i try to cut down every boxelder i see, that stuff can take over a barn yard FAST. when i cleard the spot for my log cabin it was an OLD barnyard full of box elder and tall black locust. looks really nice now with all that box elder gone and them huge locust. still have shade.
NO FARMERS -- NO FOOD
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Offline SwampDonkey

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Re: Yard trees
« Reply #9 on: April 05, 2005, 10:02:59 AM »
red, I'de burn the stump of cut trees. The suckers trees will generally fall over when they get big and the truck rots away. I'de start out with a single stemmed seedling and let it grow free for 10 years. Then cut some of it's lower laterals and forked leaders for another 5 years. It's the narrow angled forks in the limbs to watch for as they will break easier in wind. Also, any real long lateral should be kept cut back to so they don't get too heavy and snap off in wind. Boxelder are high maintenance to keep straight and reduce limb load. They sure have provided some nice shade around the house over the years though. Unfortunately, I lost most of them 7 years ago to ice damage.  :-\
Move'n on.

Offline SwampDonkey

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Re: Yard trees
« Reply #10 on: April 05, 2005, 10:08:07 AM »
I agree with you guys with the proliferation of the boxelder. You either like it or hate. ;)
Move'n on.

Offline redpowerd

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Re: Yard trees
« Reply #11 on: April 05, 2005, 10:11:23 AM »
seeds are pretty messy too
yer right they do tend to split at them small angled branches, and them lower suckers die off and are a pain to get to.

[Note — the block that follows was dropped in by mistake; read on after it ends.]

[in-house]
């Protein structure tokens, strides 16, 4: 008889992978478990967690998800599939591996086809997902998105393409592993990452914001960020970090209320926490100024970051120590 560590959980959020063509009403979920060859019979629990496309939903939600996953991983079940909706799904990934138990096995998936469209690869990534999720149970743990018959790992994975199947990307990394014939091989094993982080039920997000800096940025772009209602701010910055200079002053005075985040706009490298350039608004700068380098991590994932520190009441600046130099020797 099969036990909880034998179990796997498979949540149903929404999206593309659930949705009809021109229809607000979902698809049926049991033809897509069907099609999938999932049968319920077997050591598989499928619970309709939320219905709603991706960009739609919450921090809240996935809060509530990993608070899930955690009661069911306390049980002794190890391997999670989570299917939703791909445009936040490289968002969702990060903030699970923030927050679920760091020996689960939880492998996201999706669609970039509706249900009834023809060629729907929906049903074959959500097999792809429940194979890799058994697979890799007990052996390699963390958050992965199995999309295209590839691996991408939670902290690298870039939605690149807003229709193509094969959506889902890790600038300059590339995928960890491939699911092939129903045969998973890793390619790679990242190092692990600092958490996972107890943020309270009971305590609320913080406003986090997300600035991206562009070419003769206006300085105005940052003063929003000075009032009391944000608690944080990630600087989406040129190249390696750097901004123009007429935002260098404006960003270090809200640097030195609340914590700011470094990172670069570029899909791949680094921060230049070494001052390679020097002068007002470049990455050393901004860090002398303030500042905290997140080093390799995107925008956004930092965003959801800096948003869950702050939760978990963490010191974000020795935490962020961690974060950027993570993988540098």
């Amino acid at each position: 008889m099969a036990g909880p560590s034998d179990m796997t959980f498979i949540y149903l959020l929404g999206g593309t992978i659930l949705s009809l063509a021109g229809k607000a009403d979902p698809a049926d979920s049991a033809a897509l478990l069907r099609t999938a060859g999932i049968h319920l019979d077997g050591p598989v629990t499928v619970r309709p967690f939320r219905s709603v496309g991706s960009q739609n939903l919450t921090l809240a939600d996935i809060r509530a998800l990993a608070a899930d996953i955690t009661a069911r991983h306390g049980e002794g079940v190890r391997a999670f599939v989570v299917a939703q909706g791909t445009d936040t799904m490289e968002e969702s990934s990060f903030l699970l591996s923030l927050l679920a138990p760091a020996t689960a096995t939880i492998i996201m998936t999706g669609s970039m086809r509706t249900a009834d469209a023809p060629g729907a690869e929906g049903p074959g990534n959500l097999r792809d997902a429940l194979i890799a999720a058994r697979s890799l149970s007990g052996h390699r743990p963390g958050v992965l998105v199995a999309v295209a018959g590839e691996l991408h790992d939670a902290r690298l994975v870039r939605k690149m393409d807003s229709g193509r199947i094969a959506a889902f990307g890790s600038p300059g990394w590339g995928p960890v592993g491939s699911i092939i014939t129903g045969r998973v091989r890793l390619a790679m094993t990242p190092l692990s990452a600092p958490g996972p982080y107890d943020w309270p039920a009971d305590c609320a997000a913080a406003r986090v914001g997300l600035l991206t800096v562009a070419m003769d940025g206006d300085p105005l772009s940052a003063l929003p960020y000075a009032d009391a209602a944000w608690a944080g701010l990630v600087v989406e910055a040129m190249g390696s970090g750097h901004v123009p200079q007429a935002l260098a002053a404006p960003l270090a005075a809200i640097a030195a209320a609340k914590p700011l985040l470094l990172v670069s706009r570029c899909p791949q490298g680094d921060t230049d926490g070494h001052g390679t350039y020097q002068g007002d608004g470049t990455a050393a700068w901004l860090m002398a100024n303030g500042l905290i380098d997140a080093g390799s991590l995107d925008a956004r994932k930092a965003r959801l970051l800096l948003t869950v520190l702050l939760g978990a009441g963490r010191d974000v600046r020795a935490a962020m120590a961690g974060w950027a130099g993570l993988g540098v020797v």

NO FARMERS -- NO FOOD
northern adirondak yankee farmer

Offline tnlogger

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Re: Yard trees
« Reply #12 on: April 05, 2005, 12:43:37 PM »
 ck have you got any dairy farmers close by ? what i did with the red dirt on my place was subsoiled as
 deep as i could, then i took a bog and worked it up. i then took the old rotten silage they take off the open pit silage pits and worked it in. now this takes awhile but in the end i had a real good looking lawn
 I planted Bartlet pears with a 3ft. auger as deep as it would go. then worker up a bunch of silage, top soil and sand to plant um.
 Now this worked for me but might have been doumb luck ;D. i also use it to mulch the garden and pats flowers too.
gene

Offline Ernie

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Re: Yard trees
« Reply #13 on: April 05, 2005, 03:22:38 PM »
To kill the box elder, have you tried drilling a few 1/2" holes near the bottom of the trunk and pouring in neat roundup, translocates to the roots and should wipe out all the suckers as well unless Monsanto has developed a roundup resistant  GE modified box elder :D :D :D :D

Ernie
A very wise man once told me . Grand children are great, we should have had them first

Offline Bro. Noble

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Re: Yard trees
« Reply #14 on: April 05, 2005, 04:54:42 PM »